Introduction to Gymnastics
INTRODUCTION TO GYMNASTICS
Gymnastics is a sport of the future, which, nonetheless, enjoys a long heritage and preserves an ancient tradition of demonstrating exactly what a person is capable of. Gymnastics involves the performance of exercises, on or with an apparatus, or a partner, requiring physical strength, flexibility, coordination, power, agility, grace, balance and control. Gymnastics is one of the oldest Olympic sports and one of the World’s most popular sports. Moreover, it is one of the most inclusive sports where male or female, young or old, able-bodied or disabled can take part.
The term ‘gymnastics’ is derived from the Greek word ‘gymnos’, which means to exercise naked [1,2,6], as athletes in ancient times exercised and competed without clothing. At that time, the main goal of gymnastics was to prepare strong and capable soldiers for war. However, there was a clear emphasis placed upon the physical preparation of the body when the well-developed physique of the gymnasts became an object of admiration and adoration. Many writers on education have valued gymnastics from the point of view of health and advocated the benefits of gymnastic exercise for the body . During its development, gymnastics gradually moved away from preparation for war towards entertainment in the form of competitive sport.
It all started on 23rd July 1881, when the foundation of what would become the International Gymnastics Federation (FIG) [1,2,3,6] was established and its primary objectives were to utilise gymnastics in the promotion and pursuit of peace, to ensure that all experiences and ideas within the sport could be freely exchanged in order to further its development, and to promote the experiences of professional gymnasts to the wider sports world with the aim of serving, through its ethical standards, as a moral barometer for society as a whole.
FIG is the governing body for Gymnastics worldwide, the oldest established international sports federation (1881), and it has participated in the Olympic Games since their revival in 1896 . By 1954, Olympic Games apparatus and events for both men and women had been standardized in the modern format , and, therefore, the men’s programme obtained his modern Olympic Order or the standard working order of apparatus, which includes Floor, Pommel Horse, Rings, Vaulting Horse, Parallel Bars and Horizontal Bar . Later, other disciplines were recognised by the International Gymnastics Federation, including Rhythmic gymnastics (1961) , Trampoline, Aerobic Gymnastics, Acrobatic Gymnastics (1998)  and General Gymnastics. However, competitive artistic gymnastics is the best known of the gymnastic events worldwide .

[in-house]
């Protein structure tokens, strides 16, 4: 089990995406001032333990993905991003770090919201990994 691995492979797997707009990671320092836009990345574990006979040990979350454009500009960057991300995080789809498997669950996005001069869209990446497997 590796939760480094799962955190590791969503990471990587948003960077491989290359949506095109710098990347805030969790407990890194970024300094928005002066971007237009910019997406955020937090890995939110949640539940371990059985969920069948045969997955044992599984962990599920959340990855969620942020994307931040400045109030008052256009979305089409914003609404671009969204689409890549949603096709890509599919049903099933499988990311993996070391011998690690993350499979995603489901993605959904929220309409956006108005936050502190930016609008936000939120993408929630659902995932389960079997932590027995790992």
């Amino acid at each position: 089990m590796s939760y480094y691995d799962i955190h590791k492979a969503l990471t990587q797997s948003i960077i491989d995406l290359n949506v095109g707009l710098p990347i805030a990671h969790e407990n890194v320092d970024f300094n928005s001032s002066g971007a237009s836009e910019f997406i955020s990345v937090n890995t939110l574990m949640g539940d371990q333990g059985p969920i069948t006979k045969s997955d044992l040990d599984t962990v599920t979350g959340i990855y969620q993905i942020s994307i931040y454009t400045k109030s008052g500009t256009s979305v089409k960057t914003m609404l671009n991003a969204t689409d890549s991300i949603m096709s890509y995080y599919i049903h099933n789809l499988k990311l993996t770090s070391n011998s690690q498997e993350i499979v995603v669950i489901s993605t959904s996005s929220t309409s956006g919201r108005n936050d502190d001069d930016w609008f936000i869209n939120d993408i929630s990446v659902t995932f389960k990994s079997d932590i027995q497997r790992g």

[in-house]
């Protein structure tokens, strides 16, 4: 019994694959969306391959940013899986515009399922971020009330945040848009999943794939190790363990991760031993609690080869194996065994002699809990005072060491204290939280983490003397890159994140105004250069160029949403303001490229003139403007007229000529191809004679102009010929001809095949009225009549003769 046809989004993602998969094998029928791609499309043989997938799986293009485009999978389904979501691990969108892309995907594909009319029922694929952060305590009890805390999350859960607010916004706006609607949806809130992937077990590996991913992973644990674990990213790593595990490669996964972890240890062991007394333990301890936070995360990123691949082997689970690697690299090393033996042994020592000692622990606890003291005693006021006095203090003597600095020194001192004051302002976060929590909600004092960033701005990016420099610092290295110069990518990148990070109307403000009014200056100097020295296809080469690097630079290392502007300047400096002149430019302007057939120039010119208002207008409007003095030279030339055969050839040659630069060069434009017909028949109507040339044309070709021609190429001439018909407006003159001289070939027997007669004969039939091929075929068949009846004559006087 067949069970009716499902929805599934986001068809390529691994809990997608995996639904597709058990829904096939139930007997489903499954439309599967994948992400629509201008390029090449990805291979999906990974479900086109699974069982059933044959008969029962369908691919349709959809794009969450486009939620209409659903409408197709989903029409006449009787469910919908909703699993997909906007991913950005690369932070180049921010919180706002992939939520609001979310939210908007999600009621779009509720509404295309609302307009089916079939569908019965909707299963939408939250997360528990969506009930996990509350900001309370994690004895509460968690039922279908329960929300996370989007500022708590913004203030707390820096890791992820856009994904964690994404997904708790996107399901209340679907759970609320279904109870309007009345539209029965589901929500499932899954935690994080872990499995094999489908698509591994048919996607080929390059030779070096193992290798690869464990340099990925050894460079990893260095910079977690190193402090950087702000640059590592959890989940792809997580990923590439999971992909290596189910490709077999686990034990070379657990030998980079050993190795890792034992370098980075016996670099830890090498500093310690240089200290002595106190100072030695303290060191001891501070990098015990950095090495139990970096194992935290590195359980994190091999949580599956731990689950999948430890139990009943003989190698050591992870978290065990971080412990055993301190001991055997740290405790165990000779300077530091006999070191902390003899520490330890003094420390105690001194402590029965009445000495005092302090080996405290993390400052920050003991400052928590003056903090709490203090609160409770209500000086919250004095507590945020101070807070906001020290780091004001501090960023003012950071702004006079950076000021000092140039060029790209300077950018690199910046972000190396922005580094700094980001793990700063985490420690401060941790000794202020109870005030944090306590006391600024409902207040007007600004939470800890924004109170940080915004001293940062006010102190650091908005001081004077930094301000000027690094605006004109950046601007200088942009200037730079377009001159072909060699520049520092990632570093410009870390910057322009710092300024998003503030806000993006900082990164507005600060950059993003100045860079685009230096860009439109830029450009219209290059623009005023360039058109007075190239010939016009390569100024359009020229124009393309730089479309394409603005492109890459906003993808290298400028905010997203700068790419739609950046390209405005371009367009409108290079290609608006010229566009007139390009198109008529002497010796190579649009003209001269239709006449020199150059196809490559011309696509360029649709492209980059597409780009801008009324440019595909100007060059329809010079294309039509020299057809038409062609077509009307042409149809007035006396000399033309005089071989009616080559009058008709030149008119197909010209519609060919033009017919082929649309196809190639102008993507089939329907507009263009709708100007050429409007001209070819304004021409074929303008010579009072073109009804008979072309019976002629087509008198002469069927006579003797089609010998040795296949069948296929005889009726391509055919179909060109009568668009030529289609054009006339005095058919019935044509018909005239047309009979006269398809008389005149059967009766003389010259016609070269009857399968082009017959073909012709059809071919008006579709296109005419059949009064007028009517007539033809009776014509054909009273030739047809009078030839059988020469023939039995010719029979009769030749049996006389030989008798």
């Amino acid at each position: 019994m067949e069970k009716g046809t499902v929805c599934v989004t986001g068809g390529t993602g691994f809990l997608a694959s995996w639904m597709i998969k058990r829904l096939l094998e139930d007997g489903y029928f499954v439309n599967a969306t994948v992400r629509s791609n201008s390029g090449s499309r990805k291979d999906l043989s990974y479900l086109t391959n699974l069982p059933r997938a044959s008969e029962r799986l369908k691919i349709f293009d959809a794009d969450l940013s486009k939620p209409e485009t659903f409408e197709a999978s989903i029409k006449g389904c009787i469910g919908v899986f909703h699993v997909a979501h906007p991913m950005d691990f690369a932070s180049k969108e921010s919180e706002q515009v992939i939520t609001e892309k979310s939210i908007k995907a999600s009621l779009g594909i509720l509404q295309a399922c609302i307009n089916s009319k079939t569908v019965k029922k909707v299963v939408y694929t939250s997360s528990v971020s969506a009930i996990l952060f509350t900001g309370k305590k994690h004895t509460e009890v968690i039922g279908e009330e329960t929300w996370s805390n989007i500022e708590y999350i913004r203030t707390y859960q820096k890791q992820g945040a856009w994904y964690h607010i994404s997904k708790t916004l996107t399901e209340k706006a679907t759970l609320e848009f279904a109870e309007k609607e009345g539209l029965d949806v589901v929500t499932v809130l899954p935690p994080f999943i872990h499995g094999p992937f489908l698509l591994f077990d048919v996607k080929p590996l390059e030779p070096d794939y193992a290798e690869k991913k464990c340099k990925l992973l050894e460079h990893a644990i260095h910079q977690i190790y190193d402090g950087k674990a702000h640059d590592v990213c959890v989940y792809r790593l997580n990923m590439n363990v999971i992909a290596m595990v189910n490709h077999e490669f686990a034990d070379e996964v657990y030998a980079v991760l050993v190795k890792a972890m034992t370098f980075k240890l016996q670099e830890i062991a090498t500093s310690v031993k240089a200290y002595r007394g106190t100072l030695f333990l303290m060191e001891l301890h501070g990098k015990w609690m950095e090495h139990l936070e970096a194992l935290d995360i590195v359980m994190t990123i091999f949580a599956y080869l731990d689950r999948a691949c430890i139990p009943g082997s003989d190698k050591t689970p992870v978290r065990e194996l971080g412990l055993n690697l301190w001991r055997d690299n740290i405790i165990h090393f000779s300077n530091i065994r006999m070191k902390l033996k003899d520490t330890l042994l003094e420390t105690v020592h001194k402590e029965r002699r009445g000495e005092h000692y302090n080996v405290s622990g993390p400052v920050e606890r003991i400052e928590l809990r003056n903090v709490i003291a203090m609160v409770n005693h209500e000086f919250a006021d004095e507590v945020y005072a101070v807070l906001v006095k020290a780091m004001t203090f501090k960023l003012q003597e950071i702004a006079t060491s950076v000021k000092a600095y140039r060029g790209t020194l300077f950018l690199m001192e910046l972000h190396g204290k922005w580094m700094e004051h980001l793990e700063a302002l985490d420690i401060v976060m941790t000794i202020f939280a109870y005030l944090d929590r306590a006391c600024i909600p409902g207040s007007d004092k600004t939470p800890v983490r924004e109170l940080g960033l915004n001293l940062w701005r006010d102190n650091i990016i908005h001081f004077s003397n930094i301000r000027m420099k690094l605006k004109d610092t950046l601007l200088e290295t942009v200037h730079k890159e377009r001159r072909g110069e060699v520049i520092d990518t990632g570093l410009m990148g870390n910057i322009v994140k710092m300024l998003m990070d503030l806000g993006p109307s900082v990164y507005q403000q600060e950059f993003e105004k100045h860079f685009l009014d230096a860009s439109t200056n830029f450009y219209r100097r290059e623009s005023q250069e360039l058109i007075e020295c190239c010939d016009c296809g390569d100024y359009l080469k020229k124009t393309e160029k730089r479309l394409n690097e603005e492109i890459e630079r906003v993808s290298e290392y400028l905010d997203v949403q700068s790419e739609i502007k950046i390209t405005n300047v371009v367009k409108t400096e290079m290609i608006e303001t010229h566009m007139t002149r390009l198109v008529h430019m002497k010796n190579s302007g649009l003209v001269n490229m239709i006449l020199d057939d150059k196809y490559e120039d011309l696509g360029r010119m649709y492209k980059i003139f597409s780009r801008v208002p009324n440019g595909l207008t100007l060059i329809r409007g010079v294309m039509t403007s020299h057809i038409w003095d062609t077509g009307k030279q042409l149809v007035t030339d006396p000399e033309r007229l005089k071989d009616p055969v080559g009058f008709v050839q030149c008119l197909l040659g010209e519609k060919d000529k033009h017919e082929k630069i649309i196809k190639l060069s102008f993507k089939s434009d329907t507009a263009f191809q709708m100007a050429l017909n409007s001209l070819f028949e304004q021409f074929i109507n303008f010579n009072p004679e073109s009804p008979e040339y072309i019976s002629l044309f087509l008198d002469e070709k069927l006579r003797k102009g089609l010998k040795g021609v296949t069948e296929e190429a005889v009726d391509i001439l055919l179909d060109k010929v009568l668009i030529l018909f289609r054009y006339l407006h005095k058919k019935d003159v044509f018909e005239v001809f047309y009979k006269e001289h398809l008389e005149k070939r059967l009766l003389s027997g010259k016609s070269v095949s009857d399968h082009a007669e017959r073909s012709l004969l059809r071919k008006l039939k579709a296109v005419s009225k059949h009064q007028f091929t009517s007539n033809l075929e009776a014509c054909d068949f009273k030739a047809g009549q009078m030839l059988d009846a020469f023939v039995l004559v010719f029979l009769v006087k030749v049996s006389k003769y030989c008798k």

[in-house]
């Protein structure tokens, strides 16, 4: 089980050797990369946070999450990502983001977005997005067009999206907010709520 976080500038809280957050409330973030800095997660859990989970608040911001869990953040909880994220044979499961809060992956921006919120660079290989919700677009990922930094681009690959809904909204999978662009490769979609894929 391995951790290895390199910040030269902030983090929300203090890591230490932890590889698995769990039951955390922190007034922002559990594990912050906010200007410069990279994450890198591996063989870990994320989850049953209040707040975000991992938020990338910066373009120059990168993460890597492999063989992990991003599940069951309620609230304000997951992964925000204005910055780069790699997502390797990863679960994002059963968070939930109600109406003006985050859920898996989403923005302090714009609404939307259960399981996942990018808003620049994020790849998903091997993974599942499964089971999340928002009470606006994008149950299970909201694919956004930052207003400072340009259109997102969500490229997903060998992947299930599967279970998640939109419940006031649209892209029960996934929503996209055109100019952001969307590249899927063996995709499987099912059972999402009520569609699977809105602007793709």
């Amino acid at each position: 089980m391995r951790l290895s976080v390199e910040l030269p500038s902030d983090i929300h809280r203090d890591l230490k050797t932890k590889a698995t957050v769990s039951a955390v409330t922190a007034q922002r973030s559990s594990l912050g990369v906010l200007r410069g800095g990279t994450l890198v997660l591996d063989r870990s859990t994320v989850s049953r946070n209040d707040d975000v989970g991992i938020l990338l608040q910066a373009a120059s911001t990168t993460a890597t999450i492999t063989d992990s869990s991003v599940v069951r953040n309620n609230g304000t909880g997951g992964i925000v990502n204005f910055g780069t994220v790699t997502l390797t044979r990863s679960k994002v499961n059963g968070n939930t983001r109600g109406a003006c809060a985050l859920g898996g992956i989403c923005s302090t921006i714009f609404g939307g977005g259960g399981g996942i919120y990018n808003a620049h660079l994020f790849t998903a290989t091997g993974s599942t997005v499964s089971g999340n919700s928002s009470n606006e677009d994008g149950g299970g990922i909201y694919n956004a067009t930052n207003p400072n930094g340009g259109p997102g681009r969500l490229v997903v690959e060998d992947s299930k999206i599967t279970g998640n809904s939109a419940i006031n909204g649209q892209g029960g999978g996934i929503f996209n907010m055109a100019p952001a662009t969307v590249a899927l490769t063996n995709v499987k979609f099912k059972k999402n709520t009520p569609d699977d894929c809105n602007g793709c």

The Men’s Artistic Gymnastics (MAG) includes six apparatuses :
- Floor Exercise (FX)
- Pommel Horse (PH)
- Still Rings (SR)
- Vault (VT)
- Parallel Bars (PB)
- Horizontal Bar (HB)
The Women’s Artistic Gymnastics (WAG) includes four apparatuses :
- Vault (VT)
- Uneven Bars (UB)
- Balance Beam (BB)
- Floor Exercise (FX)
'Introduction to Gymnastics' (2015). STK SPORT - Introduction to Gymnastics. Retrieved from STK SPORT <https://www.stk-sport.co.uk/gymnastics-introduction.html>
STK SPORT - Introduction To Gymnastics
- Palmer, C. and Sellers, V. (2009) Aesthetic heritage of Men’s Artistic Gymnastics for Olympic competition. Journal of Olympic History, 17, 1, 23-38.
- Wikipedia – official website. Gymnastics, available at: https://en.wikipedia.org/wiki/Gymnastics
- International Gymnastics Federation – Official website, available at: http://www.fig-gymnastics.com/
- MAG Code of Points 2013-2016, issued by the International Gymnastics Federation (FIG)
- WAG Code of Points 2013-2016, issued by the International Gymnastics Federation (FIG)
- Frederick, A. Bruce. 'Gymnastics.' Encyclopedia Britannica Online. Encyclopedia Britannica, Web.18.June. 2015. http://www.britannica.com/EBchecked/topic/250277/gymnastics#ref700590